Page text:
The Platter Project: Up Close and Personal

Souper Bowl Platters are here! Bidding has opened online and we wanted to give you a closer look at these beautiful designs. Pick your favorite and bid often!

Each of these platters tells a story. Here are just a few:

Hong Zhang
My donated platter is called ” Hairlines” which inspired by the Kintsugi, a 15 century Japanese technique to repair/fix the broken ceramic cups by applying the gold lines. This ancient tradition means to give a new life to the broken cup. It is like the difficult  pandemic time we are facing /experiencing now. We need to fix our problems and make it work and keep going no matter what happened. I also used Chinese fine style ink painting technique to draw some cracked lines on the surface that can be mistakenly seen as a broken plate. I am interested in the relationship between illusion and reality.

Rosa Nussbaum
My platter is sort a souvenir for my piece, “the office of appointments.” I showed an in progress version of it at the Cider Gallery with the Hang12 exhibition in the fall.

Gryffin Eason
Most of my inspiration comes from nature; this piece is an interpretation of the Hyalophora Cecropia moth. I loved the variety of orange, brown, and grey tones in its wings and wanted to create a rich, intricate pattern based on those. Aside from a few rough guidelines, all of my work is symmetrical by eye alone so that the slight variations mimic the inconsistencies of nature. This piece is the culmination of approximately one month of work – a few hours a day, every day. I love that the moth is striking from a distance and becomes more delicate and detailed the closer you look.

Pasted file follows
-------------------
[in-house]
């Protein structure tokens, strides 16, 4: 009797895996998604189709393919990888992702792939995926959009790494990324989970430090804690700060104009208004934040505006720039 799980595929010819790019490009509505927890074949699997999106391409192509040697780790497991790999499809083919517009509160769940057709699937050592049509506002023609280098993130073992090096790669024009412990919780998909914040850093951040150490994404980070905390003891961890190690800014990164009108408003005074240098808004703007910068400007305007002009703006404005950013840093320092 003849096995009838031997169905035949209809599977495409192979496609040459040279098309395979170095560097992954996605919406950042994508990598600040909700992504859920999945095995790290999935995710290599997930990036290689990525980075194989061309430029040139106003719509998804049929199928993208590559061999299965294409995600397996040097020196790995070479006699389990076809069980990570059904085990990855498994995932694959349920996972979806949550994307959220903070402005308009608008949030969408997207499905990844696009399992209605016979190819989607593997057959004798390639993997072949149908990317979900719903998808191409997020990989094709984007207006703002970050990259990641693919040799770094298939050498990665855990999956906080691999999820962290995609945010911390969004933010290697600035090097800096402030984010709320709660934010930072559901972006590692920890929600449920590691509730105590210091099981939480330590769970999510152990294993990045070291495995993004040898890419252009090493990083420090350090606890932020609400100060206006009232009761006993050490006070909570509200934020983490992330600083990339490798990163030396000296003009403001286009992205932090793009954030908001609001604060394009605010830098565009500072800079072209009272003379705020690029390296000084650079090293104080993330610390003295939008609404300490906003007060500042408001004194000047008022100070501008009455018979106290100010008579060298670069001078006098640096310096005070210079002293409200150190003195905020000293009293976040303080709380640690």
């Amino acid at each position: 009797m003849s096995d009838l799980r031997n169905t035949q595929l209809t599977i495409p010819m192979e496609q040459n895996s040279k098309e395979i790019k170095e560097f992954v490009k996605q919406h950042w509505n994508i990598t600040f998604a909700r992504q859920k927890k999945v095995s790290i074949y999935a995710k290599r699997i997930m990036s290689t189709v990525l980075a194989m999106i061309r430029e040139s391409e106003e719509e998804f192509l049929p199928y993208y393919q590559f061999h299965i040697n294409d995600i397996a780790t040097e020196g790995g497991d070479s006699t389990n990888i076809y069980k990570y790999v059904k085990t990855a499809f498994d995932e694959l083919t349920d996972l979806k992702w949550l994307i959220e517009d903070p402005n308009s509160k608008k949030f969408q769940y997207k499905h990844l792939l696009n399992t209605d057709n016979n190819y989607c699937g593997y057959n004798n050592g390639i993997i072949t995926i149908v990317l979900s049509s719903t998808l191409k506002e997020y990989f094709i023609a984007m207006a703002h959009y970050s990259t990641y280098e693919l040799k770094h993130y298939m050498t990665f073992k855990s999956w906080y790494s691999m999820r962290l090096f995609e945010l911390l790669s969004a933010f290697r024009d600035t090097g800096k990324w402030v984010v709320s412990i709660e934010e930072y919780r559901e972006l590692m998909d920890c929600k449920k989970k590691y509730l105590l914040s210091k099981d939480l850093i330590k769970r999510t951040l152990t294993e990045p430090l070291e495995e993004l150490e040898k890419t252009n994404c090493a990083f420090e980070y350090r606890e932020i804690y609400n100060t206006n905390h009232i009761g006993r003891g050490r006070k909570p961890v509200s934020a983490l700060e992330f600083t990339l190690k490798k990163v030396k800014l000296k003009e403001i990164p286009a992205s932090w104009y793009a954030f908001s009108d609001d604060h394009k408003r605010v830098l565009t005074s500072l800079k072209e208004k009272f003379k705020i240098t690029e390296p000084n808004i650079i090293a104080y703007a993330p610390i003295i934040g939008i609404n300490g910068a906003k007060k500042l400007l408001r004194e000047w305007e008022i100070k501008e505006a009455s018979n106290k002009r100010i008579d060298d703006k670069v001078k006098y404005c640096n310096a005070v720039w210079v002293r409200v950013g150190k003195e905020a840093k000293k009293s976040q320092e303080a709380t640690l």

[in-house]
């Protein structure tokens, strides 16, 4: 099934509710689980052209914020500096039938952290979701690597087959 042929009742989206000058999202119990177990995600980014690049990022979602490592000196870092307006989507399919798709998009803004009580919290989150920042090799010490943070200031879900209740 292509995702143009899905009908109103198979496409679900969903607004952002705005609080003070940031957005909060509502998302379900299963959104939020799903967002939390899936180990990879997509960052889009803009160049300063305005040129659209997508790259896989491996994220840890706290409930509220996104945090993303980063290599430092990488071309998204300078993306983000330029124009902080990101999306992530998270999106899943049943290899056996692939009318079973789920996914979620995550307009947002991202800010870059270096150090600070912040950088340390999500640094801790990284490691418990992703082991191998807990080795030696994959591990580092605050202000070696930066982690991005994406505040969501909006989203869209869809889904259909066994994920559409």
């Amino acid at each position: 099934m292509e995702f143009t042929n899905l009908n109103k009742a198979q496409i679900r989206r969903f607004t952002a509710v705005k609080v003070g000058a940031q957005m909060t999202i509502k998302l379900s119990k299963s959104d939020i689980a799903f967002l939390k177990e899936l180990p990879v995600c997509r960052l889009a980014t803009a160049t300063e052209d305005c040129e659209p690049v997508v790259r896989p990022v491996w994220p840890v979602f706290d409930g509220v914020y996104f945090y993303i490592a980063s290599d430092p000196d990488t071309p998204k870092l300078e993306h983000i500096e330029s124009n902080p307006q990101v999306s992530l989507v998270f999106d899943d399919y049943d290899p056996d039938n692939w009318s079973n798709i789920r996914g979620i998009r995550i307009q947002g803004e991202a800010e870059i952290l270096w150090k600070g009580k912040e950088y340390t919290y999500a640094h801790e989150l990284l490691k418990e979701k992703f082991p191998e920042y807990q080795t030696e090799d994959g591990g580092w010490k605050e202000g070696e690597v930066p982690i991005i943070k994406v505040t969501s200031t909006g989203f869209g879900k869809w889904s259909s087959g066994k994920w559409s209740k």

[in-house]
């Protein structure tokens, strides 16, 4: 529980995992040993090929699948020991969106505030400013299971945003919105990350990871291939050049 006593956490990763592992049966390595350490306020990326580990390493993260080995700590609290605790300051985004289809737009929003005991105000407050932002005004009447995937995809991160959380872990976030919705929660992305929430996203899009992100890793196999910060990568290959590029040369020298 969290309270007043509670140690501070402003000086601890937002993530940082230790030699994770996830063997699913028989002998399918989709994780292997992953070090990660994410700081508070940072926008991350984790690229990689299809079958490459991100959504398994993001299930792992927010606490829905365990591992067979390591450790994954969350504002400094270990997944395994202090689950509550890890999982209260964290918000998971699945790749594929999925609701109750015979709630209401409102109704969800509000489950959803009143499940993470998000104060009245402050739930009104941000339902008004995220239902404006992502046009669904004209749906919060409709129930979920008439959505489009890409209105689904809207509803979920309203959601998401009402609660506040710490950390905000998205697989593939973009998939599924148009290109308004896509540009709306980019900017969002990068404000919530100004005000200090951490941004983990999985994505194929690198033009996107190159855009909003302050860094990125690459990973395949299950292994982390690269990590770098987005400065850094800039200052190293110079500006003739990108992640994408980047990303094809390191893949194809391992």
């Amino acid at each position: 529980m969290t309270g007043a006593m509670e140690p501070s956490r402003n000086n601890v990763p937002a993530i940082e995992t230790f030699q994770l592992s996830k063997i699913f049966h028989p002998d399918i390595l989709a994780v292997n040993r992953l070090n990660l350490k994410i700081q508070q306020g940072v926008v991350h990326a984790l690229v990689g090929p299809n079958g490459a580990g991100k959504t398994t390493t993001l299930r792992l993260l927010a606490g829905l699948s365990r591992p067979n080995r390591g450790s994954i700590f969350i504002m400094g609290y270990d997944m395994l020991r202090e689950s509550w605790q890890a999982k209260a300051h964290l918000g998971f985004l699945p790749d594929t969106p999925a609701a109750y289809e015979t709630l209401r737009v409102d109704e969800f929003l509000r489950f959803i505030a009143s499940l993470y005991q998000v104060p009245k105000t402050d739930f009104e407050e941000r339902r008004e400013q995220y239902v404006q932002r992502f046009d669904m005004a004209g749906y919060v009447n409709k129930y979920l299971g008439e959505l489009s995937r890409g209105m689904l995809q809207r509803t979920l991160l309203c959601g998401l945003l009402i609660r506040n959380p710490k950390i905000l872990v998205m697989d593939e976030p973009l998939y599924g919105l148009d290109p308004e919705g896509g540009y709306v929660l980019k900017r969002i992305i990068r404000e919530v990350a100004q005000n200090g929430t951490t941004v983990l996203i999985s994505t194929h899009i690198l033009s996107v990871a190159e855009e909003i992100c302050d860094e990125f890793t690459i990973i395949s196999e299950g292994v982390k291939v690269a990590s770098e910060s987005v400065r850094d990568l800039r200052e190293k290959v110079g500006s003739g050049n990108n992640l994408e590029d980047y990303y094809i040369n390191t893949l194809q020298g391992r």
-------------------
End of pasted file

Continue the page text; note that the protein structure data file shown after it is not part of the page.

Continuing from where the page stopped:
Mona Cliff
Anyone who is familiar with my earlier works, this is  symbolism I had beaded and have been using in ongoing work, “Dear Heart” the placement of deer horns on an anatomical heart and the ways our hearts are expose and are vulnerable to the world. Yet deer are also symbols of substance and of abundance and sometimes when we make sacrifices with our hearts we are giving life to those around us.

Ling-Lung Chen
In many Asian cultures, the crane is an auspicious symbol signifying peace, purity, prosperity, nobility, and longevity. The crane is highly valued by the Indians, Han Chinese, Tibetans, Mongolians, Koreans and Japanese. The black and white color combination—with red in the Red-Crowned Cranes, and the gracious silhouette, whether still or in motion, reflecting quietly in water, dancing in the snow, or flying through the sky, are breathtaking and heart stopping.

The combination of crane and waves attracts me for reasons beyond the artistic. It illustrates how sentient beings like us perpetuate illusions by creating illusion upon illusion. Waves are just water with no shape, yet we adorn them with curves and more curves. Cranes exist because of their own karma, yet we infuse them with our human hopes and desires to be timeless. Roaming around and around, such is our existence with intriguing flares of illusions like the flying cranes of our hopes and the motionless waves of our lives.

Note: The crane image in this platter is adapted from a Japanese fukusa (gift cover) from early Showa Period (1926-1989), made 1926-1940, collected by the Art Institute of Chicago.

The Souper Bowl is an annual fundraiser that benefits the Adult Education Program and the Ceramics Studio. The funds that we raise through the auction, allow us to purchase essential equipment so we can keep serving the community through art!
Click on the images below for a closer look!

Platters will be on display at the Arts Center starting January 18.
Online bidding begins Jan. 19, and continues through 2pm Saturday, February 5.

 Click to bid on platters!